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New Administrator Hopes To Bring Interpreter Programs To More State Parks

valley_of_fire_state_park_nv.jpg

Wikimedia Commons

Sunset at Valley of Fire State Park

There are 27 state parks in Nevada.

Some are well known and you may have heard of them, like Sand Harbor at Lake Tahoe and Valley of Fire, north of Las Vegas.

And others are hidden gems, like Beaver Dam or Berlin-Ichthyosaur state park.

And now, the parks have a new administrator, Robert Mergell. He’s a longtime parks employee, and his job is to keep the parks thriving. 

Mergell said Nevada's state parks are a diverse mix from those found in an urban setting like the Old Las Vegas Mormon Fort in downtown Las Vegas to the newest park Walker River Recreation Area near Yerington, which is made up of several rural ranches.

With that kind of diversity, the needs of the parks vary widely, Mergell said, which means park employees have a variety of jobs. Mergell said that is something he would like to change. He wants to see more specializing for park employees. 

“In a lot of instances, we have park rangers that are both the fee collector, the public safety officer, the park interpreter, the accountant for the park,” he said. 

Support comes from

Mergell would like to see more park interpreter programs that were specific for that park and more maintenance people assigned specifically to one park.

But like all state agencies, the budget is a concern. He said figuring out the budget is the most challenging part of his job.

“Just trying to do my part to make sure we have a budget that is going to support our parks every biennium when we have to put our budgets together,” he said.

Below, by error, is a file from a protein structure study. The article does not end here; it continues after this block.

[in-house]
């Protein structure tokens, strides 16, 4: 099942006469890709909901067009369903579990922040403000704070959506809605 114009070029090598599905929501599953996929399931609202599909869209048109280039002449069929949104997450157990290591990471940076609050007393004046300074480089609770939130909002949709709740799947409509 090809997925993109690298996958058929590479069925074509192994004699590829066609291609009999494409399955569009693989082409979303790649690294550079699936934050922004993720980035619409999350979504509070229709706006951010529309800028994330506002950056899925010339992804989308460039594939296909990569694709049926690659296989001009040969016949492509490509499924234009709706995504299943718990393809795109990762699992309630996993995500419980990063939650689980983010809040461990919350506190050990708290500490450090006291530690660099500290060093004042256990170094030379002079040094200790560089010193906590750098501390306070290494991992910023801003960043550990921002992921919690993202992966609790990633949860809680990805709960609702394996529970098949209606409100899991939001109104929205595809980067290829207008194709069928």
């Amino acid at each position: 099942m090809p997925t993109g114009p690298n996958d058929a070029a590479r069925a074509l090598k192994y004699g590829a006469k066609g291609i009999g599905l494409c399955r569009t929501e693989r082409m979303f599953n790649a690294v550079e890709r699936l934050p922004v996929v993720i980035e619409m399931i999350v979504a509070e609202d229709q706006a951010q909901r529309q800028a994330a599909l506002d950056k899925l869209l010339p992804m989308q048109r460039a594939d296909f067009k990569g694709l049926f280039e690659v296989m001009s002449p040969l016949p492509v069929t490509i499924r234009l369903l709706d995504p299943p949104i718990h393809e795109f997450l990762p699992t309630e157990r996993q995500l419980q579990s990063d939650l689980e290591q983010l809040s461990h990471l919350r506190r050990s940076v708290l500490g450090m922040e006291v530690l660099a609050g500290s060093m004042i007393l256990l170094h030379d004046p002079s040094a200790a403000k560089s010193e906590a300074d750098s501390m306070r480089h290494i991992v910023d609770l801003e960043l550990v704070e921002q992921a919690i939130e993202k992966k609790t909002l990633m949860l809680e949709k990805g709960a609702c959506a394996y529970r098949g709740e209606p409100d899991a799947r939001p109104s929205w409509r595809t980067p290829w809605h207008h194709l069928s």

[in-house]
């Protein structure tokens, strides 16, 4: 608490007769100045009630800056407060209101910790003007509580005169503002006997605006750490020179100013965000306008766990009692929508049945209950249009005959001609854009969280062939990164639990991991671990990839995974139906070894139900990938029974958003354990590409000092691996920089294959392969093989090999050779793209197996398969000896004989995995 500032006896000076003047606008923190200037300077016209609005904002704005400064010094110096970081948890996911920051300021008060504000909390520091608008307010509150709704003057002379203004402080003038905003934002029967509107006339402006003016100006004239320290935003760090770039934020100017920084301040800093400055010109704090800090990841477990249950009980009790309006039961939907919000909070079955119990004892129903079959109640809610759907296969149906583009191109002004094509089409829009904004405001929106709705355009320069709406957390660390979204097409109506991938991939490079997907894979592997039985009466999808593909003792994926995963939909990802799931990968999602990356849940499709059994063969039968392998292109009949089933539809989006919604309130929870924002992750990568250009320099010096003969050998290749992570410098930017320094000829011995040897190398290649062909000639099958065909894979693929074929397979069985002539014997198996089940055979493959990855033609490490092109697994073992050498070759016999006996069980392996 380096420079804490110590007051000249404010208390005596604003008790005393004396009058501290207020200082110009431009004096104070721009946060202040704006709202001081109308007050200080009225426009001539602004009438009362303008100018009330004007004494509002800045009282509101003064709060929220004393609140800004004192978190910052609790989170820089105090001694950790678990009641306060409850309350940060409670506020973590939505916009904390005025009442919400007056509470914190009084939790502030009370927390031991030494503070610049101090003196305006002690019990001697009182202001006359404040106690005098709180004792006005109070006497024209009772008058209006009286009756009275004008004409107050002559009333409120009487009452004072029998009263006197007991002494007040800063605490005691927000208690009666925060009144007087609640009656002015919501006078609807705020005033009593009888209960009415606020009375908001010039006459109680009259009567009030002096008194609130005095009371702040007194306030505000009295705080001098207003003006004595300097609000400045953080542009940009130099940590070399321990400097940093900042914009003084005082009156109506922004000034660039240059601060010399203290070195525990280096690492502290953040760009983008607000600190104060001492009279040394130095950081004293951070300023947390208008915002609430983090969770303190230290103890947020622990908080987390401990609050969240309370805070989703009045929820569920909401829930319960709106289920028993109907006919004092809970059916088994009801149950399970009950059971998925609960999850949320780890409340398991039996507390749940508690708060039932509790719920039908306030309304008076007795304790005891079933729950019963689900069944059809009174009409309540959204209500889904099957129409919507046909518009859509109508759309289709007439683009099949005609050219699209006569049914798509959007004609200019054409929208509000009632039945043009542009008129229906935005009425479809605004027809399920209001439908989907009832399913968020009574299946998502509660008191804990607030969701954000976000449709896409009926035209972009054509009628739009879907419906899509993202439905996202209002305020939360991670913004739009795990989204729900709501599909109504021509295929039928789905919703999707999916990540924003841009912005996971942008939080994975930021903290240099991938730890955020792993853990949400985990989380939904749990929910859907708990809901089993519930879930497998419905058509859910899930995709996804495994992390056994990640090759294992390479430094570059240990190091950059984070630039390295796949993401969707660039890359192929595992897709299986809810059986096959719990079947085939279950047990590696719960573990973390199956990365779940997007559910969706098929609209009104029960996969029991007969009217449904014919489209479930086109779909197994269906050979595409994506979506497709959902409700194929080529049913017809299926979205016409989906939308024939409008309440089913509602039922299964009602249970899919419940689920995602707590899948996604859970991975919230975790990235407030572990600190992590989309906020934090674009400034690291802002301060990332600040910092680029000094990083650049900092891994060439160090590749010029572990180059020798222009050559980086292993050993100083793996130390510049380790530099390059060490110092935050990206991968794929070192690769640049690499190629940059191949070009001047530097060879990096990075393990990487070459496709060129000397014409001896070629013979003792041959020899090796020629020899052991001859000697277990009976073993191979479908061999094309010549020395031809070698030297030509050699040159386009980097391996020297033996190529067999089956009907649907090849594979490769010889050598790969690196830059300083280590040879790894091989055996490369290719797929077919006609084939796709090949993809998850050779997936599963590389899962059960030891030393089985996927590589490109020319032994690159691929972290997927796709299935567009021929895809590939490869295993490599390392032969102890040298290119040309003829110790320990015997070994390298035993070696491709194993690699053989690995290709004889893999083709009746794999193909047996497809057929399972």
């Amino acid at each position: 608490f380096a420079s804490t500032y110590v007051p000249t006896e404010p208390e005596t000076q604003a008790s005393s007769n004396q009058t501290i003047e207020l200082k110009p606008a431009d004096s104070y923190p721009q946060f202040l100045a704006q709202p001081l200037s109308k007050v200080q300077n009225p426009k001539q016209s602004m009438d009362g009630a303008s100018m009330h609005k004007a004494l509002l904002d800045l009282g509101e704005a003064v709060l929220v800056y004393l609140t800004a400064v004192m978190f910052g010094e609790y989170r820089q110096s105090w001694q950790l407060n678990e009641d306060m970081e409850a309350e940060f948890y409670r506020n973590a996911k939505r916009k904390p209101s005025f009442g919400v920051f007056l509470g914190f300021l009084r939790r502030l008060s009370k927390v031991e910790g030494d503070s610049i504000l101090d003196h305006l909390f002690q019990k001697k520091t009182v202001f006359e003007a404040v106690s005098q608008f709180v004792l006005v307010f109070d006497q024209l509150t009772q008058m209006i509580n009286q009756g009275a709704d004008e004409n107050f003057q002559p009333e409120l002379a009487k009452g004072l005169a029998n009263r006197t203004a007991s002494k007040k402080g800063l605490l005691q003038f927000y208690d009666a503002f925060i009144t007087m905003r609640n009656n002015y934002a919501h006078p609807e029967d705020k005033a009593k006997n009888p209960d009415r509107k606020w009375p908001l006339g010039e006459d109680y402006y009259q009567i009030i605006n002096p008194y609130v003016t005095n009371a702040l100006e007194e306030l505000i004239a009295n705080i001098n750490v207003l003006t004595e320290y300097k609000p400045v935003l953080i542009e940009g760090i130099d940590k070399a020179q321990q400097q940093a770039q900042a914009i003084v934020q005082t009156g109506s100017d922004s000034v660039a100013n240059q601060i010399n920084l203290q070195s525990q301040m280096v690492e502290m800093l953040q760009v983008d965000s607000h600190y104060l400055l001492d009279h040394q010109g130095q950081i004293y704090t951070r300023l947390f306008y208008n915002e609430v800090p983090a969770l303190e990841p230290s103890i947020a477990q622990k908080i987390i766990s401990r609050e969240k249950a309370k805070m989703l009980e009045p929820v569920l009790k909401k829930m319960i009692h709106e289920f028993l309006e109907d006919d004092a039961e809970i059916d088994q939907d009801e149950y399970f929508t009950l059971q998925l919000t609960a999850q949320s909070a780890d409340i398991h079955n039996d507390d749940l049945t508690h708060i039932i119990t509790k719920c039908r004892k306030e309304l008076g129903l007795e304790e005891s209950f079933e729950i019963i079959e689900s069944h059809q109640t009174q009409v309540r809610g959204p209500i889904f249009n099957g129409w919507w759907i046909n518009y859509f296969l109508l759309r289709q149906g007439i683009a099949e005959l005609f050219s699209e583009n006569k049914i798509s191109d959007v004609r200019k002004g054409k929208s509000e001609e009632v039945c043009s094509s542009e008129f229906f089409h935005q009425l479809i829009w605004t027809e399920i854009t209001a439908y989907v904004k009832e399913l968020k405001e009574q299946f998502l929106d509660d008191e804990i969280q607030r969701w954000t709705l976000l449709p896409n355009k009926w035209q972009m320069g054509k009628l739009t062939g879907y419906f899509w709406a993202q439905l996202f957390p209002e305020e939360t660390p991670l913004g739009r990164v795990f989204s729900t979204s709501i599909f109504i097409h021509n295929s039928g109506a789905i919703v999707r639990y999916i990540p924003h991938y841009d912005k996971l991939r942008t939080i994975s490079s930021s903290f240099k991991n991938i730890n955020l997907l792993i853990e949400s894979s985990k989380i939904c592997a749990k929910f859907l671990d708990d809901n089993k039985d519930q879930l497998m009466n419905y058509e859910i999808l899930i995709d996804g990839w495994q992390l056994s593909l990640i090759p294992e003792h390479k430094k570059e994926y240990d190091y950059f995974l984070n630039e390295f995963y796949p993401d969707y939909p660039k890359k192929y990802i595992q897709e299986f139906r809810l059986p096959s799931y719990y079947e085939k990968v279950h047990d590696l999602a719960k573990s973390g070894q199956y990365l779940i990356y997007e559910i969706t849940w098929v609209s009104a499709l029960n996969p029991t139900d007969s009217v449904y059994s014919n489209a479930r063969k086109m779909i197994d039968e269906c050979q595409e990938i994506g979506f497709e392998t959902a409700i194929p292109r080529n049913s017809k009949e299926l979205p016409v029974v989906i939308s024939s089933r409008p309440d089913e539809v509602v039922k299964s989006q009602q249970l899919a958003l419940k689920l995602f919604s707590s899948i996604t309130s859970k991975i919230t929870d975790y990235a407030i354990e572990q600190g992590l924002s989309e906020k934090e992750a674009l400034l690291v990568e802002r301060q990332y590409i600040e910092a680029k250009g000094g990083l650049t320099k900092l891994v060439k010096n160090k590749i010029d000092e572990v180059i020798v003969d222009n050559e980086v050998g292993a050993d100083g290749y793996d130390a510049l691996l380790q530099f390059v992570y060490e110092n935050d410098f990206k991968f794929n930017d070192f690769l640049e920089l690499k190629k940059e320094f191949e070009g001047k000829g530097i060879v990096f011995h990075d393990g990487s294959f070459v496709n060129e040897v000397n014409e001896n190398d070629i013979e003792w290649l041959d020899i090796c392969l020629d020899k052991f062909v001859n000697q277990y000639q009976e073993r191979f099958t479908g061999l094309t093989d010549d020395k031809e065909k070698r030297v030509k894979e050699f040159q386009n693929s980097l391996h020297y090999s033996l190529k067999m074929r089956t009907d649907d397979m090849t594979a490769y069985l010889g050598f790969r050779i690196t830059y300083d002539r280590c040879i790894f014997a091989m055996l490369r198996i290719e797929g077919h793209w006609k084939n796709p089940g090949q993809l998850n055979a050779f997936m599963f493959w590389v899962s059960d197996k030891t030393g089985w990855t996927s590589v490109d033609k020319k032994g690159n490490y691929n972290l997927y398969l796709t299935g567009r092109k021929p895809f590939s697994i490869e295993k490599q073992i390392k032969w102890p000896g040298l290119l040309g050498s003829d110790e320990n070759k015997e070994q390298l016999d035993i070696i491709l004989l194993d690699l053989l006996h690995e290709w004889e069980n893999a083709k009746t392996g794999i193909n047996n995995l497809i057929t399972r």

Budget is not the only thing he would like the Legislature to address in its upcoming session. He said a rule that allows seniors to get a discount permit also requires those seniors to be five-year residents of the state.

Mergell said that rule doesn't make a lot of sense and park employees would like to see it eliminated.  

Besides the legislative session and the budget process, another important event on the horizon for Nevada's state parks is the opening of the Ice Age Fossil State Park north of Las Vegas. 

“I think it is going to be pretty spectacular given what we had to work with to begin with," Mergell said.

The fossil beds are adjacent to the national monument that will feature some of the same types of fossils from the Ice Age, but the land is owned by the state. Mergell expects the visitor center for the new state park to open later this year. 

The visitor center will give people a look at what that area once looked like during the Ice Age and will feature fossils from the animals that once called Nevada home.

Guests

Robert Mergell, administrator, Nevada State Parks

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